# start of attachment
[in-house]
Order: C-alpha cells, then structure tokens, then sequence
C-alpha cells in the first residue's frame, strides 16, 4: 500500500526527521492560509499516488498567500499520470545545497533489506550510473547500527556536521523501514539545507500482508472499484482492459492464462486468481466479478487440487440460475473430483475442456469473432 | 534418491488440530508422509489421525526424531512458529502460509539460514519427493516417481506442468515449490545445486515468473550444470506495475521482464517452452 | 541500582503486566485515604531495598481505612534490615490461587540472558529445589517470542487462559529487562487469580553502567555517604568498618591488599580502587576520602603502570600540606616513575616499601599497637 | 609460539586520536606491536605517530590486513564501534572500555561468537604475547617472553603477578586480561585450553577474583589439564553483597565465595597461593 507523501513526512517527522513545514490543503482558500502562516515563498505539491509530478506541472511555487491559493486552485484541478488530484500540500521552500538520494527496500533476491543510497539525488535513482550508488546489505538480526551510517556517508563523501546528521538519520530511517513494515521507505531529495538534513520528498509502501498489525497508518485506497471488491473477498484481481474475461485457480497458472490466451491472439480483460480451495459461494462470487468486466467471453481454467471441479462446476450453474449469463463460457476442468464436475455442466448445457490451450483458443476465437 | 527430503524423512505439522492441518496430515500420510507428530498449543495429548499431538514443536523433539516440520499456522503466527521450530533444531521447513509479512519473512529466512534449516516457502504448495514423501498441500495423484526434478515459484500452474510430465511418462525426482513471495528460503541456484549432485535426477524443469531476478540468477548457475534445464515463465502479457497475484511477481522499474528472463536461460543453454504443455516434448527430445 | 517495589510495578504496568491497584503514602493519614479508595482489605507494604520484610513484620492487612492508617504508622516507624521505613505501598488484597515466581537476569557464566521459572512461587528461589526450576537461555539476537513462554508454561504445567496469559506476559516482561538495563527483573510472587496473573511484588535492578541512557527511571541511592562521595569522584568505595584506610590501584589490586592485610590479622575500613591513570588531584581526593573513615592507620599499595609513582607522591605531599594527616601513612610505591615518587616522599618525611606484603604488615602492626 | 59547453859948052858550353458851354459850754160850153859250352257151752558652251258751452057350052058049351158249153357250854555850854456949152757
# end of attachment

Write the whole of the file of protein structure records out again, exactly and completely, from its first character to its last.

[in-house]
Order: C-alpha cells, then structure tokens, then sequence
C-alpha cells in the first residue's frame, strides 16, 4: 500500500526527521492560509499516488498567500499520470545545497533489506550510473547500527556536521523501514539545507500482508472499484482492459492464462486468481466479478487440487440460475473430483475442456469473432 | 534418491488440530508422509489421525526424531512458529502460509539460514519427493516417481506442468515449490545445486515468473550444470506495475521482464517452452 | 541500582503486566485515604531495598481505612534490615490461587540472558529445589517470542487462559529487562487469580553502567555517604568498618591488599580502587576520602603502570600540606616513575616499601599497637 | 609460539586520536606491536605517530590486513564501534572500555561468537604475547617472553603477578586480561585450553577474583589439564553483597565465595597461593 507523501513526512517527522513545514490543503482558500502562516515563498505539491509530478506541472511555487491559493486552485484541478488530484500540500521552500538520494527496500533476491543510497539525488535513482550508488546489505538480526551510517556517508563523501546528521538519520530511517513494515521507505531529495538534513520528498509502501498489525497508518485506497471488491473477498484481481474475461485457480497458472490466451491472439480483460480451495459461494462470487468486466467471453481454467471441479462446476450453474449469463463460457476442468464436475455442466448445457490451450483458443476465437 | 527430503524423512505439522492441518496430515500420510507428530498449543495429548499431538514443536523433539516440520499456522503466527521450530533444531521447513509479512519473512529466512534449516516457502504448495514423501498441500495423484526434478515459484500452474510430465511418462525426482513471495528460503541456484549432485535426477524443469531476478540468477548457475534445464515463465502479457497475484511477481522499474528472463536461460543453454504443455516434448527430445 | 517495589510495578504496568491497584503514602493519614479508595482489605507494604520484610513484620492487612492508617504508622516507624521505613505501598488484597515466581537476569557464566521459572512461587528461589526450576537461555539476537513462554508454561504445567496469559506476559516482561538495563527483573510472587496473573511484588535492578541512557527511571541511592562521595569522584568505595584506610590501584589490586592485610590479622575500613591513570588531584581526593573513615592507620599499595609513582607522591605531599594527616601513612610505591615518587616522599618525611606484603604488615602492626 | 59547453859948052858550353458851354459850754160850153859250352257151752558652251258751452057350052058049351158249153357250854555850854456949152757